NEW YORK (GenomeWeb News) – Researchers from Duke-National University of Singapore and the National Cancer Center Singapore have conducted a large-scale exome sequencing study that turned up hundreds of genes mutated in stomach cancers.
The researchers sequenced the exomes of 15 gastric adenocarcinomas and their matched normal DNAs and have published the results of their research in the latest issue of Nature Genetics. In total, they sequenced the coding regions of around 18,000 genes using Agilent Technologies' SureSelect exome capture kits and Illumina's GAIIx or HiSeq platforms.
The researchers identified 718 non-silent somatic point mutations in 661 different genes, and using Sanger sequencing found another 30 predicted small indels in 28 genes including the tumor-suppressor genes PTEN and APC.
Investigators identified, on average, 50 non-synonymous somatic mutations for each gastric cancer, a rate they said is comparable to that found in colon and pancreatic cancer and hepatocellular carcinoma. Three mutations that have been previously observed in gastric cancer — TP53, PIK3CA, and CTNNB1 — also were present in the gastric cancer exomes in this study. The researchers also identified 26 other genes recurrently mutated in at least two of the 15 tumors.
Among the genes of particular interest to the researchers was FAT4, which displayed a greater than expected number of non-synonymous mutations, and, according to the reseahcers, provided evidence of being a tumor suppressor. The gene belongs to the E-cadherin family, which has been implicated in previous gastric cancer research.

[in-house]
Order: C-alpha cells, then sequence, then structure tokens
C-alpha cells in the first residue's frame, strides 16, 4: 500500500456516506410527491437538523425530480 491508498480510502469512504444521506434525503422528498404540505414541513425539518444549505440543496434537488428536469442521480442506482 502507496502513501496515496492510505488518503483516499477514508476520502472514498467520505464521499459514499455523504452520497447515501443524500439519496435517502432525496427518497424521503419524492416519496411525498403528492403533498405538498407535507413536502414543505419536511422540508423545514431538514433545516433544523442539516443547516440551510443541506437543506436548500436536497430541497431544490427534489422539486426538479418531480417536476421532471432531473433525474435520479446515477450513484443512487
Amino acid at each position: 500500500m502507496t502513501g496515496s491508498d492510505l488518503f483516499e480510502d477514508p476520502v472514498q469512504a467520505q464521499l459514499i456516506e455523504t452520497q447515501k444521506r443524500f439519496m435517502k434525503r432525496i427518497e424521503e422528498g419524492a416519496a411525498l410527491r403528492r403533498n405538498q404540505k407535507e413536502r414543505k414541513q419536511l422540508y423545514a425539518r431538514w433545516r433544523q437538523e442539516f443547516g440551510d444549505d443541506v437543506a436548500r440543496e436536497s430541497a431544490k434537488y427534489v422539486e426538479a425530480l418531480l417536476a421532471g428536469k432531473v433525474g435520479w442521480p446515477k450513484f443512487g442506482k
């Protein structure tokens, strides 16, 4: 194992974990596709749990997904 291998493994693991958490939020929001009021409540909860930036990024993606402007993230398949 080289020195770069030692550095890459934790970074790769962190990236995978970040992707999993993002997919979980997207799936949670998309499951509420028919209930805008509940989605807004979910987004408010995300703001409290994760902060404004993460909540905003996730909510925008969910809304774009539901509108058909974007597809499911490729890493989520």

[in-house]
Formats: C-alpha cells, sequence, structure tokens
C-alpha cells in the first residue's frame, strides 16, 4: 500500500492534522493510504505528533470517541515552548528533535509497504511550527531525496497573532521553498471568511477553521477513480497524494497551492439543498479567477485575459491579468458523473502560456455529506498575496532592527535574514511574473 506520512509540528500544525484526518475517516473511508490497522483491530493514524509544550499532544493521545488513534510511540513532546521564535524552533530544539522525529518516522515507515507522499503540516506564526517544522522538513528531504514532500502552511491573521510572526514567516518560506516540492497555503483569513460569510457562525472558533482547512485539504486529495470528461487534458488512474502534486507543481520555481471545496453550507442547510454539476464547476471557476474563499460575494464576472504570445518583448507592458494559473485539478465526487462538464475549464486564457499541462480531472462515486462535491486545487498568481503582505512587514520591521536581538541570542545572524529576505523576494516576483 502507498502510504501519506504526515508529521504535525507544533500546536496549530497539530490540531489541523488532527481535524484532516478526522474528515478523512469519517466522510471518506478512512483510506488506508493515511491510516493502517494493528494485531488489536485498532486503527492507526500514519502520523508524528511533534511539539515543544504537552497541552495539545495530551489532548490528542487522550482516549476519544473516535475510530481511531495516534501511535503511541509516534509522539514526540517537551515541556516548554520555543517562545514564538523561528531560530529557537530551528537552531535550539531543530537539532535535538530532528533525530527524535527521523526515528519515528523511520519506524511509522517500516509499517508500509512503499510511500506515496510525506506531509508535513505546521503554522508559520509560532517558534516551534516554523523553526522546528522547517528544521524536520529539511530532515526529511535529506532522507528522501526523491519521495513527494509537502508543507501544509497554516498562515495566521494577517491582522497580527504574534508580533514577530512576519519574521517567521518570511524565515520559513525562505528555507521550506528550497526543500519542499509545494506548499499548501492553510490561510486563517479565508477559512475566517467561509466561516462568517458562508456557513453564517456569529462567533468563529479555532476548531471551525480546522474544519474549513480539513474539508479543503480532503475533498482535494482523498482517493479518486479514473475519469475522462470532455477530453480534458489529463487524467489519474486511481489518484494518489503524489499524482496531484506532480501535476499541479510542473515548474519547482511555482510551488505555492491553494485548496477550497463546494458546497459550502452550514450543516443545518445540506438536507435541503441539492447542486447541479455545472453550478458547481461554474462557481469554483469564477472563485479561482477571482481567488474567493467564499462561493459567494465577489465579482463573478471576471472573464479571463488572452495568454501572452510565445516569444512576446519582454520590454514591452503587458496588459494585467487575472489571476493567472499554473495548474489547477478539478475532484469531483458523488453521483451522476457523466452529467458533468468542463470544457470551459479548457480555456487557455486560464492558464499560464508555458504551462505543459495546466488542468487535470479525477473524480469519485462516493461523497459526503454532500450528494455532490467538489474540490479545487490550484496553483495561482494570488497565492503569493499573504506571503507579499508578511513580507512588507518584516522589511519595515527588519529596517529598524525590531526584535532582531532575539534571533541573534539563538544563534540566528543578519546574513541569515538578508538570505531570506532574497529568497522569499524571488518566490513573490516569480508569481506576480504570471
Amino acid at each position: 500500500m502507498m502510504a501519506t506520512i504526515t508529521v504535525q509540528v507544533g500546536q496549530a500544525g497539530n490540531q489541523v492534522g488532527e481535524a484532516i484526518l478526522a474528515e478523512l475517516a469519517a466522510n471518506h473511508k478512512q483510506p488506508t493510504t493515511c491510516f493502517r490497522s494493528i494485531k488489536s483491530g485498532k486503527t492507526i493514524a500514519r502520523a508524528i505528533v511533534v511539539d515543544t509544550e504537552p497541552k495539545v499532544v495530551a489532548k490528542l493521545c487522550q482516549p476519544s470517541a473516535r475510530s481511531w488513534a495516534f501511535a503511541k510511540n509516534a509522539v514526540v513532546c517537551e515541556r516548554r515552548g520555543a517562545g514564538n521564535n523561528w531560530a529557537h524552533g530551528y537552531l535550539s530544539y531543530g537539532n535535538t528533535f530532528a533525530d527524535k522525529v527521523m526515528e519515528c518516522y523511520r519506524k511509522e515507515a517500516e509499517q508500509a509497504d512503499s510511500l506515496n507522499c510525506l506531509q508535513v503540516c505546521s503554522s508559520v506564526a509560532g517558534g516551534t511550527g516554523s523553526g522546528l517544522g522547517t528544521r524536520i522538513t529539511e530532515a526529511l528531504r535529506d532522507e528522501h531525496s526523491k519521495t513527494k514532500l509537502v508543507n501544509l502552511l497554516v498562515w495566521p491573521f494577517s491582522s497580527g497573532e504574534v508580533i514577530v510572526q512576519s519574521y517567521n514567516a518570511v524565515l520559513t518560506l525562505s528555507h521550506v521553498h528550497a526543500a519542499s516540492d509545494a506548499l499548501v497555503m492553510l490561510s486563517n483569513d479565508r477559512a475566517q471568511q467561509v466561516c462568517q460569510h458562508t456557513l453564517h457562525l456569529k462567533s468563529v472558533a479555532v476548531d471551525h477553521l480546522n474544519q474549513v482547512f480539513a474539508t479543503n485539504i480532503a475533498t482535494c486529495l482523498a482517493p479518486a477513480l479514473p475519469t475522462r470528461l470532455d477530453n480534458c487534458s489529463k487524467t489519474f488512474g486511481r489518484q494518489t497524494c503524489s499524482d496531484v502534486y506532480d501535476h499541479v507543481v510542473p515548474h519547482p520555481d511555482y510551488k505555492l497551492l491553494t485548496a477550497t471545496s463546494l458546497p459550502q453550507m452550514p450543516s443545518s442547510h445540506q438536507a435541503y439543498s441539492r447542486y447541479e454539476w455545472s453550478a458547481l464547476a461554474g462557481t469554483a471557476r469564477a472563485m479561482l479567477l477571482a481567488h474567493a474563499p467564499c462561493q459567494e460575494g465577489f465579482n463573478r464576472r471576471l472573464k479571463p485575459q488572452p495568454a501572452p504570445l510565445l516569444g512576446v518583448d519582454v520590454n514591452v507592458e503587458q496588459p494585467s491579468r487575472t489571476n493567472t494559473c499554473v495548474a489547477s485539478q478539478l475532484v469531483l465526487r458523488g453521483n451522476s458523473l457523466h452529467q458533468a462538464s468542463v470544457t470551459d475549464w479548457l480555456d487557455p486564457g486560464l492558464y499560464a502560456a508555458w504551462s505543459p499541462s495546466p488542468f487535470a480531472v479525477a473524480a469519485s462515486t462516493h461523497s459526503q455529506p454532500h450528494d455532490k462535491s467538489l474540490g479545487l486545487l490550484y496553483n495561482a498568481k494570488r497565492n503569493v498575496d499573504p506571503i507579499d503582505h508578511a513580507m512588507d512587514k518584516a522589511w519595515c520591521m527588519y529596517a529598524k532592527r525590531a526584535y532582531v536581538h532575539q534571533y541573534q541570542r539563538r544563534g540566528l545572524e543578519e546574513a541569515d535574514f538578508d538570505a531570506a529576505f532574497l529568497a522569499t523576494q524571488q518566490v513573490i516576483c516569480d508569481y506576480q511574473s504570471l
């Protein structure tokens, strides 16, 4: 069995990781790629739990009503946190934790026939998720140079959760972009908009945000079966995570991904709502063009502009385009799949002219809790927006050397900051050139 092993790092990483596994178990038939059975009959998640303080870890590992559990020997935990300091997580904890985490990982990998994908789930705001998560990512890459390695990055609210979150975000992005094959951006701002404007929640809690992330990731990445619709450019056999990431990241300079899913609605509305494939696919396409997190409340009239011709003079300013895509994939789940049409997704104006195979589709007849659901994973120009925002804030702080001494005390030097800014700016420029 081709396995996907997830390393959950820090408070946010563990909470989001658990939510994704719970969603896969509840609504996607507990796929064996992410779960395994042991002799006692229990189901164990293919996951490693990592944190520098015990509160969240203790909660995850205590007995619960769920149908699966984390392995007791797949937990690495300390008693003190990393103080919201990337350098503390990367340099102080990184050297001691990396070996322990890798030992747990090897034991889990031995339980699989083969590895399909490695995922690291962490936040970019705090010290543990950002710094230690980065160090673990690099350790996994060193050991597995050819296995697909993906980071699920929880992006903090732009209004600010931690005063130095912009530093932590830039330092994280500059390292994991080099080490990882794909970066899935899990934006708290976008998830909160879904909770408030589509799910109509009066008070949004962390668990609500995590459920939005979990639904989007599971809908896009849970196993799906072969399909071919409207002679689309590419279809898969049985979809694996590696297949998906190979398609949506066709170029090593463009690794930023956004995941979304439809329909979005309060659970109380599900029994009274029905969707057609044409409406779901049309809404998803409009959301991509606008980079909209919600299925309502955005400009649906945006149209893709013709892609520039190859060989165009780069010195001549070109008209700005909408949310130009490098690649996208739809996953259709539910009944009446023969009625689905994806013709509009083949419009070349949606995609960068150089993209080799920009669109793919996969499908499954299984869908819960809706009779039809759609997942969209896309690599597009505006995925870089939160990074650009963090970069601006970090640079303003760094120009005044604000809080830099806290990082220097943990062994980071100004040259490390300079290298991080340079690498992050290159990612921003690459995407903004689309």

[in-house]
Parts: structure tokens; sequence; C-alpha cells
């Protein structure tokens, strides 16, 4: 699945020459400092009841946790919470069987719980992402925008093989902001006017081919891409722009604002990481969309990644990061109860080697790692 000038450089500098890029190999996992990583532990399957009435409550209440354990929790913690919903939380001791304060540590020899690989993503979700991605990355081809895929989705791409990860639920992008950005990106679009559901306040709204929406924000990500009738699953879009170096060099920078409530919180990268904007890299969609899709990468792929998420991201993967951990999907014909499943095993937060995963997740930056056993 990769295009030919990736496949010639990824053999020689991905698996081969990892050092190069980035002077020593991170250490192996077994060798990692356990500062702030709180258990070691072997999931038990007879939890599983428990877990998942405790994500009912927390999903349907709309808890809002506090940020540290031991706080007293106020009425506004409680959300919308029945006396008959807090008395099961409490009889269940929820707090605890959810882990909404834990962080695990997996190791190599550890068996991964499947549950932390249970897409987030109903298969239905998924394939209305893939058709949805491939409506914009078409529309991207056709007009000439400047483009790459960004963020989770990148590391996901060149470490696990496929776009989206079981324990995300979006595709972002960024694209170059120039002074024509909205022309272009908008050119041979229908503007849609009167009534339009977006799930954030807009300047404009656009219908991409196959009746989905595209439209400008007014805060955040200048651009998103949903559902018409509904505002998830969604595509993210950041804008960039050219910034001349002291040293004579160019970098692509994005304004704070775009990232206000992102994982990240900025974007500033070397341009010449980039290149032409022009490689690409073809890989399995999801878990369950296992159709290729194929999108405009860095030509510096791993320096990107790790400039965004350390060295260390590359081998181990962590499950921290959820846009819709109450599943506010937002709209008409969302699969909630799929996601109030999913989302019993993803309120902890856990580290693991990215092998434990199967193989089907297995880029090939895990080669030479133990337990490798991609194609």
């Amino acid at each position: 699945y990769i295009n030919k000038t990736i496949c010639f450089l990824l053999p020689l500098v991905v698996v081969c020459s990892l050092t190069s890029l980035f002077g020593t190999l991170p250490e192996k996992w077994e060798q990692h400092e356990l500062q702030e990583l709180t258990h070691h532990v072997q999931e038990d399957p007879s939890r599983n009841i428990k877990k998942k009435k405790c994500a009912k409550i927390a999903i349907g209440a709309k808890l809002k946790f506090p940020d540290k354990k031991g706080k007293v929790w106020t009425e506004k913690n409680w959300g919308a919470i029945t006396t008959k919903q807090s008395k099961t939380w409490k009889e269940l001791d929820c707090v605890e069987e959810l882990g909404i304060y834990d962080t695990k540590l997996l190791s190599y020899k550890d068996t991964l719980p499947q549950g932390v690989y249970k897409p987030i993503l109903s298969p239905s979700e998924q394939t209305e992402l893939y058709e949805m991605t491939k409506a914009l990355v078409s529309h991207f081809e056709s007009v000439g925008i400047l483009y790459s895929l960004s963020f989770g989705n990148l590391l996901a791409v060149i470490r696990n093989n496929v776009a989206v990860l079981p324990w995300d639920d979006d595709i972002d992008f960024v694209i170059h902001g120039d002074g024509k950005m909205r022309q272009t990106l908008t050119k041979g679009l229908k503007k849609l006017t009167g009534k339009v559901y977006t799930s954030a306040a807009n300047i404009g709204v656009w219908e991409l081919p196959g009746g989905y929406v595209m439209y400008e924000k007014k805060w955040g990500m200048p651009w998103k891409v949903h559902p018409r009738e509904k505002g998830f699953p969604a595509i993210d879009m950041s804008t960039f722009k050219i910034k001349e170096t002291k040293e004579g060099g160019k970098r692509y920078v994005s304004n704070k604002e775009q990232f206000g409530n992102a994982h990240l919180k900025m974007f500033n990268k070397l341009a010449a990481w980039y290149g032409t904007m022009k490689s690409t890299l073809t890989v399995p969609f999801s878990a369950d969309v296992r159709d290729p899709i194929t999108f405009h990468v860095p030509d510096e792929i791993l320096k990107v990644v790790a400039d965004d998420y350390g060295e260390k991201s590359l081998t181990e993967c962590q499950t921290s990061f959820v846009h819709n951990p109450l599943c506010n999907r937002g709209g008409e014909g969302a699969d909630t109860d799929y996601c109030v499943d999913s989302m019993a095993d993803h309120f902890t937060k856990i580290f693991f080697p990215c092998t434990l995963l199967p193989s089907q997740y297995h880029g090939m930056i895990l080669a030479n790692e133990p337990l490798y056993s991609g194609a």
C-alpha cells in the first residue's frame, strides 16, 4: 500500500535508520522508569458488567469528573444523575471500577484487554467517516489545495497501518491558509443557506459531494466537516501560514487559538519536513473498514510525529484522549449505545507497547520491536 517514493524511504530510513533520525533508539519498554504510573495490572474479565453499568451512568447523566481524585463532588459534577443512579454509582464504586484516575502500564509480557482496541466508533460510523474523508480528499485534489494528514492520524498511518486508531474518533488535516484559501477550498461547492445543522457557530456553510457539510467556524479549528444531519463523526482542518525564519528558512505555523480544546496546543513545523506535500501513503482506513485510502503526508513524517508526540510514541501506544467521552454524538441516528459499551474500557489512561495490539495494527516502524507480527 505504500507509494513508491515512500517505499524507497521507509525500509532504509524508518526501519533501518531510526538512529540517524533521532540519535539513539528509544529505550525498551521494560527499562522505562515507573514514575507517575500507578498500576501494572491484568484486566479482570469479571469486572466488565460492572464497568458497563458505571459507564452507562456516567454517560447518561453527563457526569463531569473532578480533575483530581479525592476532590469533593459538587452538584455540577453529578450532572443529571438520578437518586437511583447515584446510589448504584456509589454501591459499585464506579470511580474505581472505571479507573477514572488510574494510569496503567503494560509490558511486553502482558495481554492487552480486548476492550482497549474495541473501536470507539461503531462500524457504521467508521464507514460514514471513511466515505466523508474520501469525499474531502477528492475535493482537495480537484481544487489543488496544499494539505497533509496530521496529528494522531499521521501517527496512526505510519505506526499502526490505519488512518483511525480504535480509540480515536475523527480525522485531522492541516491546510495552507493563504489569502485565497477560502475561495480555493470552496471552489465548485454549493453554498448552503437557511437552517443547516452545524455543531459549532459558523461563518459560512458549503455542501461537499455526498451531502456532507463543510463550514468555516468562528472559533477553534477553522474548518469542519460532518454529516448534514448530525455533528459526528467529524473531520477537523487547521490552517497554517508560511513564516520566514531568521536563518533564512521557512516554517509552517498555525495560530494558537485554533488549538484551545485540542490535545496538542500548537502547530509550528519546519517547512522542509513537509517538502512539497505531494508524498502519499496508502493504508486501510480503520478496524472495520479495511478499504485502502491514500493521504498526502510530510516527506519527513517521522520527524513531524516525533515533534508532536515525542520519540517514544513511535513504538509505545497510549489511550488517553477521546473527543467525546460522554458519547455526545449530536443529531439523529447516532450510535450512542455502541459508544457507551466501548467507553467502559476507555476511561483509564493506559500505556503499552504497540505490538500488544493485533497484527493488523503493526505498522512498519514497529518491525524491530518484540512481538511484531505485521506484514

FAT4 was recurrently mutated in around 5 percent of the tumors (six out of 110). Further, a survey of other cancers showed FAT4 nonsense and missense mutations in hepatocellular carcinoma (one out of 10 exomes), pancreatic cancer (two out of 24 exomes), and head and neck squamous cell carcinoma (two out of 32 exomes).
In addition to FAT4, the SWI/SNF-related chromatin remodeling gene ARID1A was mutated in nine out of the 110 tumors, an 8 percent rate. "This figure is lower than but nevertheless comparable to a recent study reporting a 14 percent (26/180) rate of ARID1A protein loss in gastric cancer," the study authors wrote.
They also noted that ARID1A mutations were significantly associated with tumors showing PIK3CA-activating mutations, which suggests that ARID1A inactivation may synergize with PIK3CA activation to facilitate cellular transformation and may be a key molecular pathway in gastric cancer. "Given that PI3K inhibitors are currently in clinical testing in gastric cancer, it may prove interesting to evaluate whether tumor responses to these compounds are influenced by the genomic status of ARID1A," the study authors said.
"More research is required to realize the clinical implications of these findings," Patrick Tan, an associate professor in the cancer and stem cell biology program at Duke-NUS and senior author on the study, said in a statement. "ARID1A and FAT4 are likely also involved in many other cancer types, not just stomach cancer."